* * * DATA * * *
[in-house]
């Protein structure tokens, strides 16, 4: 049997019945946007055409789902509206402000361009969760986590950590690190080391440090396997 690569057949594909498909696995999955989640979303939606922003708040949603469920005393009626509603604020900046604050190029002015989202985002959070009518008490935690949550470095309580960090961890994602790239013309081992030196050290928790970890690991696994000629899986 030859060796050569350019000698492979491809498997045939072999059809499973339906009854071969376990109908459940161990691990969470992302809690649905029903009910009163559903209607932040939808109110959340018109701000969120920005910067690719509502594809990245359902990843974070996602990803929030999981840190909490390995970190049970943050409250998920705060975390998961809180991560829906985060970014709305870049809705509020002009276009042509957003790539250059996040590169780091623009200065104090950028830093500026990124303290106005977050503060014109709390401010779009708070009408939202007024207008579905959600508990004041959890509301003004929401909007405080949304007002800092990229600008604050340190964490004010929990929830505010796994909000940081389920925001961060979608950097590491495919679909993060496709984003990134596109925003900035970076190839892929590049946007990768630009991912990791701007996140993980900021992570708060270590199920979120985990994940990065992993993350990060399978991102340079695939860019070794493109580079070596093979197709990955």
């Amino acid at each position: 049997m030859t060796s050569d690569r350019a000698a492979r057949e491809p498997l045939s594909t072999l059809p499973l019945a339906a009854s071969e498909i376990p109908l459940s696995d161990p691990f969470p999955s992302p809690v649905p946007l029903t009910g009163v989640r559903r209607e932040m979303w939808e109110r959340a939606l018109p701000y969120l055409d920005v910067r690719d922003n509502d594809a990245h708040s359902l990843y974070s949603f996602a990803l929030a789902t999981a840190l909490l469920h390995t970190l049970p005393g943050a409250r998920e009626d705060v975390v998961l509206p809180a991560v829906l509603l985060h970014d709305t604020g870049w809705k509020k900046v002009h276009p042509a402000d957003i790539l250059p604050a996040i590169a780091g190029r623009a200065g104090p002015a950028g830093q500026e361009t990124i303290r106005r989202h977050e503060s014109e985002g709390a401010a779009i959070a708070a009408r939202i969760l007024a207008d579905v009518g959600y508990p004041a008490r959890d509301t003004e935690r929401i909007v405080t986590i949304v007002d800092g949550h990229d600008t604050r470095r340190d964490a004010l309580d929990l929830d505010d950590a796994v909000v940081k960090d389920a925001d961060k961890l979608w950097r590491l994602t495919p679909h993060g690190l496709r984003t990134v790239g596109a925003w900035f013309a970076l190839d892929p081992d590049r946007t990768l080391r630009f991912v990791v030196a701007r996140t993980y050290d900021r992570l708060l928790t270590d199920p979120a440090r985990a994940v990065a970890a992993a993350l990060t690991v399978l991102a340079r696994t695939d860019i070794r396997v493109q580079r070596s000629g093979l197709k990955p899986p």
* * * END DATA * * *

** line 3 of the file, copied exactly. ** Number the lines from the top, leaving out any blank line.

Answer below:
């Amino acid at each position: 049997m030859t060796s050569d690569r350019a000698a492979r057949e491809p498997l045939s594909t072999l059809p499973l019945a339906a009854s071969e498909i376990p109908l459940s696995d161990p691990f969470p999955s992302p809690v649905p946007l029903t009910g009163v989640r559903r209607e932040m979303w939808e109110r959340a939606l018109p701000y969120l055409d920005v910067r690719d922003n509502d594809a990245h708040s359902l990843y974070s949603f996602a990803l929030a789902t999981a840190l909490l469920h390995t970190l049970p005393g943050a409250r998920e009626d705060v975390v998961l509206p809180a991560v829906l509603l985060h970014d709305t604020g870049w809705k509020k900046v002009h276009p042509a402000d957003i790539l250059p604050a996040i590169a780091g190029r623009a200065g104090p002015a950028g830093q500026e361009t990124i303290r106005r989202h977050e503060s014109e985002g709390a401010a779009i959070a708070a009408r939202i969760l007024a207008d579905v009518g959600y508990p004041a008490r959890d509301t003004e935690r929401i909007v405080t986590i949304v007002d800092g949550h990229d600008t604050r470095r340190d964490a004010l309580d929990l929830d505010d950590a796994v909000v940081k960090d389920a925001d961060k961890l979608w950097r590491l994602t495919p679909h993060g690190l496709r984003t990134v790239g596109a925003w900035f013309a970076l190839d892929p081992d590049r946007t990768l080391r630009f991912v990791v030196a701007r996140t993980y050290d900021r992570l708060l928790t270590d199920p979120a440090r985990a994940v990065a970890a992993a993350l990060t690991v399978l991102a340079r696994t695939d860019i070794r396997v493109q580079r070596s000629g093979l197709k990955p899986p």